Now, strained by its own generosity, it is losing patience with what is calls a lack of solidarity from its European brethren.
“Nine member states in the EU today receive 90% of all asylum applications annually but those nine states are starting to, well, become fed up,” Tobias Billström, Sweden’s immigration minister, said in an interview. He’s asking the European Commission to punish countries for failing to pull their weight in receiving asylum seekers in accordance with the bloc’s laws.
Mr. Billström’s comments came on the eve of a meeting with his EU counterparts in Brussels Tuesday to discuss border management and burden-sharing across the union. European Commissioner for Home Affairs Cecilia Malmström is currently investigating migration-related violations in 12 EU member states, up from just one in 2010, and is threatening to take the offenders to court “if we do not see any improvements.”
While Italy and Greece are the main gateways to the EU for migrants, people fleeing oppression seldom seek asylum there, using them as transit areas on their way to richer and friendlier northern destinations.
Since Sweden’s announcement, immigration has spiked and is now at its highest levels since the wars in the former Yugoslavia in the 1990s. This year, the country’s migration experts expect 59,000 people to seek asylum there, with 23,000 of them seen coming from Syria.
Meanwhile, Italian and Greek authorities estimate more than 20,000 Syrians crossed their borders into the EU last year. Of those, a mere 1,100 applied for asylum there, according to European Commission data.
For Sweden, the growing influx of asylum seekers strains authorities tasked with providing education, child care and other support. One major challenge is securing housing for asylum seekers as Sweden faces a housing shortage.
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Increased demand has driven up costs, with the country’s Migration Board now estimating it will pay about 1.9 billion Swedish kronor ($295 million) to house asylum seekers this year, a 250% jump from 2012’s tab. Part of the increase is due to the fact that authorities seek pricier lodging at hotels and conference facilities as regular apartments fill up.
Last fall, for instance, the Migration Board reached out to the owners of the historic Bergby Gård hotel and conference center, north of Stockholm.
Göran Larsson, Bergby Gård’s new owner, didn’t expect his first major group of guests to be people fleeing war and oppression in countries like Syria and Eritrea. “Usually, the center is almost closed during the winter,” he said.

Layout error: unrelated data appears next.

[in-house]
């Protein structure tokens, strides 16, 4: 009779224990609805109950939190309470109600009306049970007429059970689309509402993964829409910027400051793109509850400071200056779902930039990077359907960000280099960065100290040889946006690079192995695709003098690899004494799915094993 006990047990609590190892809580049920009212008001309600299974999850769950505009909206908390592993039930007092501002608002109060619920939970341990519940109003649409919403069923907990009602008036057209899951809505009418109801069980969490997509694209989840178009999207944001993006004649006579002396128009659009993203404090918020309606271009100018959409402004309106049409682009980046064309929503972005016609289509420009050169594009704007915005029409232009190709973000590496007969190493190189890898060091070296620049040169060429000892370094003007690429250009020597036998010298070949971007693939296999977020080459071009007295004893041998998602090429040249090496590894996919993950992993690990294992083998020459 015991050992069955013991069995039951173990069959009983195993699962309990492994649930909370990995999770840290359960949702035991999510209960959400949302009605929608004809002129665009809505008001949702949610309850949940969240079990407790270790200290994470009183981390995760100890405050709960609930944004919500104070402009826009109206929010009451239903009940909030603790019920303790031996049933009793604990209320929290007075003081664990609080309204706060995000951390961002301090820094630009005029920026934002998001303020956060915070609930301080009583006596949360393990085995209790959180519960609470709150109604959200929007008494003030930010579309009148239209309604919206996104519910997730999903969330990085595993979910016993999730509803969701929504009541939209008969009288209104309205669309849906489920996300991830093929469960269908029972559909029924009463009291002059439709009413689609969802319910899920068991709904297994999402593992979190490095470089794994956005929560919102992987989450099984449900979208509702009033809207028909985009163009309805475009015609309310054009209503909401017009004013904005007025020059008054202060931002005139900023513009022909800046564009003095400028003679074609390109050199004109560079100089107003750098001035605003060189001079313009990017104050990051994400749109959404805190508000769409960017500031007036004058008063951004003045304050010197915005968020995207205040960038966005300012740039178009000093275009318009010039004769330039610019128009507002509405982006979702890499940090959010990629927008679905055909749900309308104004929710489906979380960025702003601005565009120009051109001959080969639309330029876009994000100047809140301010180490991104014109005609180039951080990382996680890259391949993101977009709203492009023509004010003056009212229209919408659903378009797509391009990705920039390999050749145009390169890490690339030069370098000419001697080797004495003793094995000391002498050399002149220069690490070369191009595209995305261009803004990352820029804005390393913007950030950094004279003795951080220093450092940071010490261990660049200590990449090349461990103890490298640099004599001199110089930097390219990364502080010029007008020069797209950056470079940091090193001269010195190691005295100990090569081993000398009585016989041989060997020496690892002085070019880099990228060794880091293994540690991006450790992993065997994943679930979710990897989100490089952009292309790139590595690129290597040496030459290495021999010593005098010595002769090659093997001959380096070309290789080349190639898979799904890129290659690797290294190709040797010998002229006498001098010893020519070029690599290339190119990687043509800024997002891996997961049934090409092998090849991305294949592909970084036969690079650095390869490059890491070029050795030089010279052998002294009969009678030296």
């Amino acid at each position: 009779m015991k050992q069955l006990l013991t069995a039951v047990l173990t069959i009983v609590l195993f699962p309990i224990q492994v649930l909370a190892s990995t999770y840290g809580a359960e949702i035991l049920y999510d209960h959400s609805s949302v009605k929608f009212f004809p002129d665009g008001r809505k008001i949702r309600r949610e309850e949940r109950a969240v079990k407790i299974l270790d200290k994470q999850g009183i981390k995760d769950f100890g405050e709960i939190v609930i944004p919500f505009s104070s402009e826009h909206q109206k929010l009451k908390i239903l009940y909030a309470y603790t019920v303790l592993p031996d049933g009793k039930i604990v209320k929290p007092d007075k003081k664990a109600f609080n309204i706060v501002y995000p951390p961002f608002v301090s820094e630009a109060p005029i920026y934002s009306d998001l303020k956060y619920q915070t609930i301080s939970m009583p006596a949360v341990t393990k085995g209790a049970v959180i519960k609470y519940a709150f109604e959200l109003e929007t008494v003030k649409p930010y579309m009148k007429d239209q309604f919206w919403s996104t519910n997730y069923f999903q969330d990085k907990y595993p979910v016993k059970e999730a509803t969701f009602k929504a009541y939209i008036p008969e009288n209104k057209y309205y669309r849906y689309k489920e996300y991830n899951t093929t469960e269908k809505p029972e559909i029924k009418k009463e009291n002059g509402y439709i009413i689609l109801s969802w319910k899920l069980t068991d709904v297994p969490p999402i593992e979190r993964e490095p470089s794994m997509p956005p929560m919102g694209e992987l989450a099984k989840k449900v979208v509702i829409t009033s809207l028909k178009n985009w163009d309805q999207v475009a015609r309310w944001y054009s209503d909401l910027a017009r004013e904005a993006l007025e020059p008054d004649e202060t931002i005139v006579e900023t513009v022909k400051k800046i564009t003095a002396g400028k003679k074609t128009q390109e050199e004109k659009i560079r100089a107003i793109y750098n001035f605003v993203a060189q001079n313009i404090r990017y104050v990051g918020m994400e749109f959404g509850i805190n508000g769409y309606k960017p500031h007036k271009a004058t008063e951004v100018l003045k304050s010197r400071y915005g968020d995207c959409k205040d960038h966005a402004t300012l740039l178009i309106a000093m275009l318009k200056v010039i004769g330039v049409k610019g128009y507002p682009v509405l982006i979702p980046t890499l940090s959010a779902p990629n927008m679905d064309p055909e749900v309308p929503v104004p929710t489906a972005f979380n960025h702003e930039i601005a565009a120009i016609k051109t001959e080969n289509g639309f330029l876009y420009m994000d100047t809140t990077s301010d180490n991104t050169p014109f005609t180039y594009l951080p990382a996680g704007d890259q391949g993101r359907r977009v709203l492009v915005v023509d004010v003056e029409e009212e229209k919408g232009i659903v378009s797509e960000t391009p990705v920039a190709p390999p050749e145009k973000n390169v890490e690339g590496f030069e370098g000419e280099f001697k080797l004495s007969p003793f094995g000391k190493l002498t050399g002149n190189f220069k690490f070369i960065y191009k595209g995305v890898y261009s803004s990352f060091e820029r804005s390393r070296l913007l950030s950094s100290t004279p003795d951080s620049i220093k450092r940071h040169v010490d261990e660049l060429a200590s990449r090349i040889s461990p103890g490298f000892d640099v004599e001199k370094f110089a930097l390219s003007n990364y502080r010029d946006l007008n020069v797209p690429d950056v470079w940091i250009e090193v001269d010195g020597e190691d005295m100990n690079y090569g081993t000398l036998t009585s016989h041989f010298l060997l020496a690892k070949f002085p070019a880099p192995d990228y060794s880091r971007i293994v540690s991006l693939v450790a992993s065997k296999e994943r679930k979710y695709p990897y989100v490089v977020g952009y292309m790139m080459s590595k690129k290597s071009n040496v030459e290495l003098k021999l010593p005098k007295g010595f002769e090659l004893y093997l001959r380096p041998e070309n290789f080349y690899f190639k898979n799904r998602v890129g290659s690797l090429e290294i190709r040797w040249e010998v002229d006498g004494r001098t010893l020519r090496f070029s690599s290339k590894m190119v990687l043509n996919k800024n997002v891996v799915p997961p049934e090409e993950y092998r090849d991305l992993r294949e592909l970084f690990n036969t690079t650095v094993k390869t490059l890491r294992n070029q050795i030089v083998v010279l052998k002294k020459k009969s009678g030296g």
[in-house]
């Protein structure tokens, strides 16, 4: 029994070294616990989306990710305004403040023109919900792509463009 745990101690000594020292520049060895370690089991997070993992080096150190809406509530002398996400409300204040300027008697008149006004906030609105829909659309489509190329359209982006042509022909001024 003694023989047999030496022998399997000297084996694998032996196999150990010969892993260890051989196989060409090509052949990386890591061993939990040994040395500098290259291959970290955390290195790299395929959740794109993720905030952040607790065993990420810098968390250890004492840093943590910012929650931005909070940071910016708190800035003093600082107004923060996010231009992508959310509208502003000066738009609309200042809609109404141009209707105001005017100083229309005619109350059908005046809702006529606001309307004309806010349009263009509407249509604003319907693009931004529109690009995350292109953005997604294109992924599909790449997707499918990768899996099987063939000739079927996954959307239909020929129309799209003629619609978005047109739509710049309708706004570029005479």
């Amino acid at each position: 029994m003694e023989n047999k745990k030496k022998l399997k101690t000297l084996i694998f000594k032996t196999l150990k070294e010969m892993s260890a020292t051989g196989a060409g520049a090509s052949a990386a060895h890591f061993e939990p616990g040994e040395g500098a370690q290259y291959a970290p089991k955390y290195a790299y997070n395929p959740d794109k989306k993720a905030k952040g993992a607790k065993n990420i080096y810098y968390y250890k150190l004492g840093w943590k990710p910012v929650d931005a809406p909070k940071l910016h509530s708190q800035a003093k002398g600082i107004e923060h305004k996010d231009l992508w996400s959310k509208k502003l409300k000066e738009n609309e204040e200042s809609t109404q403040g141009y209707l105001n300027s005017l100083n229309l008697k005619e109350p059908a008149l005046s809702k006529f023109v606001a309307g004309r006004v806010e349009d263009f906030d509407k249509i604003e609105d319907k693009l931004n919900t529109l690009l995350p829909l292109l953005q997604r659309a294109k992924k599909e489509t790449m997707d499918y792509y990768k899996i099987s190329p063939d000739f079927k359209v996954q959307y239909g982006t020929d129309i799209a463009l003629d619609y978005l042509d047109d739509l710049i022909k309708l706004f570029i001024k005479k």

At an average cost of around $48 per person per day, temporary accommodation there is three times as expensive as housing in apartments.
In Brussels this week, the brewing clash between north and south is expected be tense. Mediterranean nations claim they are left to tackle massive migrant inflows alone. Northern states, meanwhile, accuse them of deliberately allowing refugees to travel to richer capitals to seek asylum because they don’t want to deal with their applications.
According to EU law, refugees must be registered and apply for protection at the country of arrival. Both sides accuse the European Commission of failing to mediate effectively.
Mr. Billström said he doesn’t buy the explanation from Italy and Greece that the financial crisis is preventing them from processing and accepting more refugees.
“A lot is said about economic difficulty, etcetera, etcetera,” he said. “Let’s not forget that a country like Italy is a [Group of 20 richest in the world] country.”
Italy and Greece have long maintained they do their best under strained finances, and it is unfair to expect them to shoulder EU migratory inflow simply due to geography.
Italy and Greece are among top receivers of EU funding for migration policy, getting a combined €230 million from the EU budget last year. Sweden, meanwhile, was given €31 million.
Germany, the EU’s de facto leader and biggest economy, has taken on the most Syrian refugees since the beginning of the crisis, with Sweden a close second.
One of those refugees in Sweden is 28-year old Khassan Rachit, who lives in a small cottage at Bergby Gård waiting for a residency permit so his wife and two children in Syria can join him legally.
“What I like about Sweden’s approach is that you get support during the first years,” said Mr. Rachit, who worked as a sales manager at an insurance company in Syria’s largest city, Aleppo.
After a long planning period, he paid a smuggler €16,000 to get to Sweden.
“If I didn’t have a family I would stay in Syria. But I have children. They need to go to school, they need to have medicines and vaccines…They need to have a normal life.”